The Anatomy of the Amygdala

The amygdala is the part of the brain primarily involved in emotion, memory, and the fight-or-flight response. It is one of two almond-shaped cell clusters located near the base of the brain. Together, the amygdalae (plural), also known as the amygdaloid complex, is an important part of the limbic system.

The amygdalae interpret external stimuli like sights and sounds as potentially dangerous and send that information to the hippocampus. This process activates a release of energy so you can respond to and protect yourself from external threats (the flight-or-fight response). The amygdalae are also responsible for assigning values to moments and turning them into memories. 

However, sometimes the amygdalae overreact, perceiving subtle threats like timer or phone rings as though they were life-threatening. This is called an amygdala hijack.

Amygdala of the brain, illustration



The amygdalae are complex structures of communication within the limbic system. Variations can have a significant impact on overall brain functioning. 


The amygdalae are clusters of neurons that typically barely make up 0.3% of total brain volume. Its evolution in human and animal biology is not entirely clear, but research has shown that amygdala size is somewhat positively correlated with a person’s social network and its complexity.

The amygdala contains at least 13 nuclei (masses of nerve cells), which are typically divided into three primary groups:

  • Lateral (side) nucleus and basal (bottom) nucleus, also known as the basolateral nucleus 
  • Centromedial (center midline) nucleus
  • Cortical (outer layer of cerebrum)


The amygdalae are part of the limbic system tucked deep within the brain. The cerebral cortex (outermost portion of the brain) is divided into four major lobes. From front to back is the frontal lobe (associated with cognition), parietal lobe (sensory information), and occipital lobe (visual processing), and under there is the temporal lobe (memory creation and preservation, language recognition, and auditory perception).

The temporal lobe is where your amygdalae reside, just in front of your hippocampus. As an integral part of your limbic system, which is located in both the temporal and bottom of the frontal lobe, the amygdalae are both a connector and communicator sending messages directly to the hippocampus, which relays information to other brain areas, including the hypothalamus (releases hormones), thalamus (relays motor and sensory signals to the cerebral cortex), and cerebral cortex.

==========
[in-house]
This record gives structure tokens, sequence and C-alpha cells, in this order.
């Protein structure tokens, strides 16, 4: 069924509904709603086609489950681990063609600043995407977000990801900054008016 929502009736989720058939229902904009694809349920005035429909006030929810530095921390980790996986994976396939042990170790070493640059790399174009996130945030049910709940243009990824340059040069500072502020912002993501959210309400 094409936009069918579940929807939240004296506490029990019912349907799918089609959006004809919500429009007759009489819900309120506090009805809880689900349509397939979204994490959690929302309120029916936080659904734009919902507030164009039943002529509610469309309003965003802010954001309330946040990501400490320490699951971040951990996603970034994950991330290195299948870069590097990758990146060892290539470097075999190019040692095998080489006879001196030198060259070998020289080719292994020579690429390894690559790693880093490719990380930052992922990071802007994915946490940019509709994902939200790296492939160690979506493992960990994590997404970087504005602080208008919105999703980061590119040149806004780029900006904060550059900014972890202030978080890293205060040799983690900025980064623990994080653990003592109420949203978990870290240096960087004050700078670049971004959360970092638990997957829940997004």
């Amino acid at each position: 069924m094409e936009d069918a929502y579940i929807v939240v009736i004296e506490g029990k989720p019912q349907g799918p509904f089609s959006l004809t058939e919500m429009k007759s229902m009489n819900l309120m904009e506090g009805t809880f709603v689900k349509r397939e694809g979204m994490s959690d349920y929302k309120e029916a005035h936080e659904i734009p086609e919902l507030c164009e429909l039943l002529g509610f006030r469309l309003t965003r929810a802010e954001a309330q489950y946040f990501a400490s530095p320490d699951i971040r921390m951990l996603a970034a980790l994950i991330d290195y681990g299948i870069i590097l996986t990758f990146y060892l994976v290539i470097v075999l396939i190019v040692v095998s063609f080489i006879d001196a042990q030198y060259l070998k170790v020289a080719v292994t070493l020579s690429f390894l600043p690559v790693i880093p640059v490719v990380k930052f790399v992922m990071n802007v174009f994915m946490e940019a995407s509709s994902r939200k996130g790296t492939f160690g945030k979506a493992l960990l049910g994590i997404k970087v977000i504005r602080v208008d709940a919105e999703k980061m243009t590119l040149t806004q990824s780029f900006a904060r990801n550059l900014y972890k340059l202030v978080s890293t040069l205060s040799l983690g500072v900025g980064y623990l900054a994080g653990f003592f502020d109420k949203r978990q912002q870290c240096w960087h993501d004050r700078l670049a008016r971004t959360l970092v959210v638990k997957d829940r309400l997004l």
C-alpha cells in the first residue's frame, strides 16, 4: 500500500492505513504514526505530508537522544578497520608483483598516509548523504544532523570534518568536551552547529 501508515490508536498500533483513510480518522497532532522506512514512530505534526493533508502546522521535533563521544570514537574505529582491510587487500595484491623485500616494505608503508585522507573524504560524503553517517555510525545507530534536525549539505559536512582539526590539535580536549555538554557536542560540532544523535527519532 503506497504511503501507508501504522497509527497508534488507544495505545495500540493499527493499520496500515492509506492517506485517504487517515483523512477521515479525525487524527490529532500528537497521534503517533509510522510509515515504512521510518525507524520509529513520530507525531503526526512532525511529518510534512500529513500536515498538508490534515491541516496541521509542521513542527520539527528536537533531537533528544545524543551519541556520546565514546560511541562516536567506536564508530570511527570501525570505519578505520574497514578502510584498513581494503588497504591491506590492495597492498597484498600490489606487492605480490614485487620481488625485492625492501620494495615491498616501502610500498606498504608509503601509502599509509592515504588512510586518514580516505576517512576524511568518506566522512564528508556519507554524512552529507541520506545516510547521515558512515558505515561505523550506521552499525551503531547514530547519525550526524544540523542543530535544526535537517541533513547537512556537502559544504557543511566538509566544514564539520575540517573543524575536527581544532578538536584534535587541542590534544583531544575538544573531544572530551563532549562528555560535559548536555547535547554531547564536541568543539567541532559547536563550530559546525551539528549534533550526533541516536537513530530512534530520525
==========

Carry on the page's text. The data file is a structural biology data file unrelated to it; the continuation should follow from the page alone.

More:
It may be helpful to think of the amygdalae as being located at the beginning point in a game of telephone: They receive inputs from all senses and visceral inputs, process the information, and send it down the line for further understanding, prior to action.


The amygdalae are an efficient communicator continuously perceiving, processing, and relaying information between the prefrontal and temporal lobes and the hypothalamus. As such, they act as a manager, assigning emotions like fear or anger to environmental stimuli and triggering the flight-or-fight response.

The amygdalae tell your hypothalamus to communicate with your autonomic nervous system and begin the release of stress hormones that are responsible for the physiological changes associated with fright, panic, and anxiety (such as racing heart, quickening breath, sweating, surging energy, etc.).

This internal processing is so seamless that your stress hormones are released even before your brain’s visual centers have fully processed the external threat. This is why you may suddenly react (e.g., jump out of the way) from something like an oncoming car or a falling object before even realizing what you’re doing.

The different parts of the amygdala have specific functions, including:

  • Basolateral nucleus: Regulates behavioral and physiological responses to stress
  • Central amygdala: Plays a role in physiological responses to stress such as fearful, stressful, and some drug-related stimuli
  • Extended amygdala (bed nucleus of the stria terminalis): Plays a role in anxiety and stress

The amygdalae also play a role in modulating social cognition and behavior (i.e., recognizing emotion in faces, judging trustworthiness, and generating a sense of personal space). Furthermore, they assign positive and negative meaning to moments, converting them into what we recognize as happy or traumatic memories. This function helps you learn from past experiences and influences future reward-based decision-making.

Associated Conditions

Amygdala dysfunction affects emotional processing, memory formation and storage, and conditional learning, and as such, it is associated with several neurodevelopmental and neurologic disorders as well as psychiatric conditions.

Post-Traumatic Stress Disorder (PTSD)

There is clear evidence of reduced amygdala volume and greater amygdala activation in patients with PTSD. This smaller size has been previously associated with side effects such as stronger fear conditioning and the stress response commonly associated with PTSD.